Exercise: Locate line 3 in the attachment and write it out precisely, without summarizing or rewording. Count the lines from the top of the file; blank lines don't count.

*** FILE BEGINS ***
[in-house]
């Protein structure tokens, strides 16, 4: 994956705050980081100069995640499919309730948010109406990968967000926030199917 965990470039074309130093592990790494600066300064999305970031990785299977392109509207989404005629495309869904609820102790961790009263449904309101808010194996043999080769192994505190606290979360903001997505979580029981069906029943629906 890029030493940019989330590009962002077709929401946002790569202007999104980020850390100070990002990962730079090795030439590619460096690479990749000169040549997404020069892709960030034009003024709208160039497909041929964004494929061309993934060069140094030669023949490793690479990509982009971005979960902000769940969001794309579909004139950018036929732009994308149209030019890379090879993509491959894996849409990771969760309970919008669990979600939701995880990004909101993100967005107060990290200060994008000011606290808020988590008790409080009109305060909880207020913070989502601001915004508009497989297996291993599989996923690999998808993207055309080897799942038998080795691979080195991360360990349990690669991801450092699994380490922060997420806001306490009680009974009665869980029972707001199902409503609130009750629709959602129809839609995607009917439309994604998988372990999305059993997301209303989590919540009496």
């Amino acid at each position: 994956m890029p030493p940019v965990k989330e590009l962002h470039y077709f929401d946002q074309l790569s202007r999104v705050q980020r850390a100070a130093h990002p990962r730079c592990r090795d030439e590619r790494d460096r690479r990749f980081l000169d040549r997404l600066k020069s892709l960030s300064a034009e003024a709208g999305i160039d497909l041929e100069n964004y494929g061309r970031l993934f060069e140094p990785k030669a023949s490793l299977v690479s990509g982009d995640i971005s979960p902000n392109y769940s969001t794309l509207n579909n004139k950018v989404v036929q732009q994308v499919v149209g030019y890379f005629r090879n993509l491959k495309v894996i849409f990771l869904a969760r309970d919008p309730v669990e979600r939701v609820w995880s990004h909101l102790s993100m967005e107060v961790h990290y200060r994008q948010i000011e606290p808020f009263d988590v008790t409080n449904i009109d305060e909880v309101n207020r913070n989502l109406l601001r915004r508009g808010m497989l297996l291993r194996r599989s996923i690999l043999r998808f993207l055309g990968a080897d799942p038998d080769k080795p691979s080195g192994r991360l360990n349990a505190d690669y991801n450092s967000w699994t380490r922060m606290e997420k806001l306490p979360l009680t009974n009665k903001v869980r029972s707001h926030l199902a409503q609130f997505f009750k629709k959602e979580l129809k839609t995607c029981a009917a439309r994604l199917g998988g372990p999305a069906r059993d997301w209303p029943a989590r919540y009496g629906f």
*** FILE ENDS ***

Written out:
């Amino acid at each position: 994956m890029p030493p940019v965990k989330e590009l962002h470039y077709f929401d946002q074309l790569s202007r999104v705050q980020r850390a100070a130093h990002p990962r730079c592990r090795d030439e590619r790494d460096r690479r990749f980081l000169d040549r997404l600066k020069s892709l960030s300064a034009e003024a709208g999305i160039d497909l041929e100069n964004y494929g061309r970031l993934f060069e140094p990785k030669a023949s490793l299977v690479s990509g982009d995640i971005s979960p902000n392109y769940s969001t794309l509207n579909n004139k950018v989404v036929q732009q994308v499919v149209g030019y890379f005629r090879n993509l491959k495309v894996i849409f990771l869904a969760r309970d919008p309730v669990e979600r939701v609820w995880s990004h909101l102790s993100m967005e107060v961790h990290y200060r994008q948010i000011e606290p808020f009263d988590v008790t409080n449904i009109d305060e909880v309101n207020r913070n989502l109406l601001r915004r508009g808010m497989l297996l291993r194996r599989s996923i690999l043999r998808f993207l055309g990968a080897d799942p038998d080769k080795p691979s080195g192994r991360l360990n349990a505190d690669y991801n450092s967000w699994t380490r922060m606290e997420k806001l306490p979360l009680t009974n009665k903001v869980r029972s707001h926030l199902a409503q609130f997505f009750k629709k959602e979580l129809k839609t995607c029981a009917a439309r994604l199917g998988g372990p999305a069906r059993d997301w209303p029943a989590r919540y009496g629906f």